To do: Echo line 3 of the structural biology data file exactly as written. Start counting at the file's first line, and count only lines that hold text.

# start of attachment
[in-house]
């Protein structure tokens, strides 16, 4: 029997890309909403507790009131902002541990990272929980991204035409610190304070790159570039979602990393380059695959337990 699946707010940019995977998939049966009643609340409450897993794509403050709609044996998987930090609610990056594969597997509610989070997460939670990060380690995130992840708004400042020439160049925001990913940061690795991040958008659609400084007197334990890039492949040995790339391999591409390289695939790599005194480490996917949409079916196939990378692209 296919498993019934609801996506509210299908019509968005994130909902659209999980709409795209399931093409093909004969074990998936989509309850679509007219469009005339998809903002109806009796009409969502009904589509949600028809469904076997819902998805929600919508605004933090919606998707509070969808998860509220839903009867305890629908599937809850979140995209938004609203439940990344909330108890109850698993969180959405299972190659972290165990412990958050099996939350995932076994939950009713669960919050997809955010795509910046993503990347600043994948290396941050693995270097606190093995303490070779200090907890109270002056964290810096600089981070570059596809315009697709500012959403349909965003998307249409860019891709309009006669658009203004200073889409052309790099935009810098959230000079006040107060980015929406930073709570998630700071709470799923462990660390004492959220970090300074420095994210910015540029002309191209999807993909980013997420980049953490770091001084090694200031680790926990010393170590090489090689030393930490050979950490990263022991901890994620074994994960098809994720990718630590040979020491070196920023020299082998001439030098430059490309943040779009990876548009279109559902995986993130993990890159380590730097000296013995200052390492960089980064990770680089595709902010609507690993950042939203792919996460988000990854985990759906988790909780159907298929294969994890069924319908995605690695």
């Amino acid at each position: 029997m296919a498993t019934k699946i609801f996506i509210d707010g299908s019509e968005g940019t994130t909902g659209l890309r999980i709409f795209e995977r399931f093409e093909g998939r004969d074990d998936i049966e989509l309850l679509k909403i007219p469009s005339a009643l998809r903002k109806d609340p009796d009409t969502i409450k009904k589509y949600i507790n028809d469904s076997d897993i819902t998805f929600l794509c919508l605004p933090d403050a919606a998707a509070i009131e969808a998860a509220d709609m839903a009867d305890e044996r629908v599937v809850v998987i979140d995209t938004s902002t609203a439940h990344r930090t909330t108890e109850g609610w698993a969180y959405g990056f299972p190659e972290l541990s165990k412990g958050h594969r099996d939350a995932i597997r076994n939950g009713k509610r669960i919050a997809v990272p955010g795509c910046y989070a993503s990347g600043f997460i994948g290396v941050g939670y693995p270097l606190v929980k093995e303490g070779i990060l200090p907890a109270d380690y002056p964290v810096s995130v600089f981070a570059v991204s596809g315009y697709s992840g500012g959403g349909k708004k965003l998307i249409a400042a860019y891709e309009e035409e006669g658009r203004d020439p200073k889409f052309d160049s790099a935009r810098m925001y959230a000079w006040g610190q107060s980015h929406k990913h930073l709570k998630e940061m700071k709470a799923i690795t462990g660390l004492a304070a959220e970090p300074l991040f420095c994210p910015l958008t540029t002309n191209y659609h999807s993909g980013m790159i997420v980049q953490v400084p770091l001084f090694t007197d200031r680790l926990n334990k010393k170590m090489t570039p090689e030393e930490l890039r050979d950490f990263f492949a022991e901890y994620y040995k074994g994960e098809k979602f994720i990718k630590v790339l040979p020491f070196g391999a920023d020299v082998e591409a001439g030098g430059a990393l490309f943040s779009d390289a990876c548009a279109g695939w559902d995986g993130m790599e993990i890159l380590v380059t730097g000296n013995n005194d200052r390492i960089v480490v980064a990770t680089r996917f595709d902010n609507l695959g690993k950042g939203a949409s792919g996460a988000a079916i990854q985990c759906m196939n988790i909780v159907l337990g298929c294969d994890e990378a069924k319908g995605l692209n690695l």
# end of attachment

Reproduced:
């Amino acid at each position: 029997m296919a498993t019934k699946i609801f996506i509210d707010g299908s019509e968005g940019t994130t909902g659209l890309r999980i709409f795209e995977r399931f093409e093909g998939r004969d074990d998936i049966e989509l309850l679509k909403i007219p469009s005339a009643l998809r903002k109806d609340p009796d009409t969502i409450k009904k589509y949600i507790n028809d469904s076997d897993i819902t998805f929600l794509c919508l605004p933090d403050a919606a998707a509070i009131e969808a998860a509220d709609m839903a009867d305890e044996r629908v599937v809850v998987i979140d995209t938004s902002t609203a439940h990344r930090t909330t108890e109850g609610w698993a969180y959405g990056f299972p190659e972290l541990s165990k412990g958050h594969r099996d939350a995932i597997r076994n939950g009713k509610r669960i919050a997809v990272p955010g795509c910046y989070a993503s990347g600043f997460i994948g290396v941050g939670y693995p270097l606190v929980k093995e303490g070779i990060l200090p907890a109270d380690y002056p964290v810096s995130v600089f981070a570059v991204s596809g315009y697709s992840g500012g959403g349909k708004k965003l998307i249409a400042a860019y891709e309009e035409e006669g658009r203004d020439p200073k889409f052309d160049s790099a935009r810098m925001y959230a000079w006040g610190q107060s980015h929406k990913h930073l709570k998630e940061m700071k709470a799923i690795t462990g660390l004492a304070a959220e970090p300074l991040f420095c994210p910015l958008t540029t002309n191209y659609h999807s993909g980013m790159i997420v980049q953490v400084p770091l001084f090694t007197d200031r680790l926990n334990k010393k170590m090489t570039p090689e030393e930490l890039r050979d950490f990263f492949a022991e901890y994620y040995k074994g994960e098809k979602f994720i990718k630590v790339l040979p020491f070196g391999a920023d020299v082998e591409a001439g030098g430059a990393l490309f943040s779009d390289a990876c548009a279109g695939w559902d995986g993130m790599e993990i890159l380590v380059t730097g000296n013995n005194d200052r390492i960089v480490v980064a990770t680089r996917f595709d902010n609507l695959g690993k950042g939203a949409s792919g996460a988000a079916i990854q985990c759906m196939n988790i909780v159907l337990g298929c294969d994890e990378a069924k319908g995605l692209n690695l």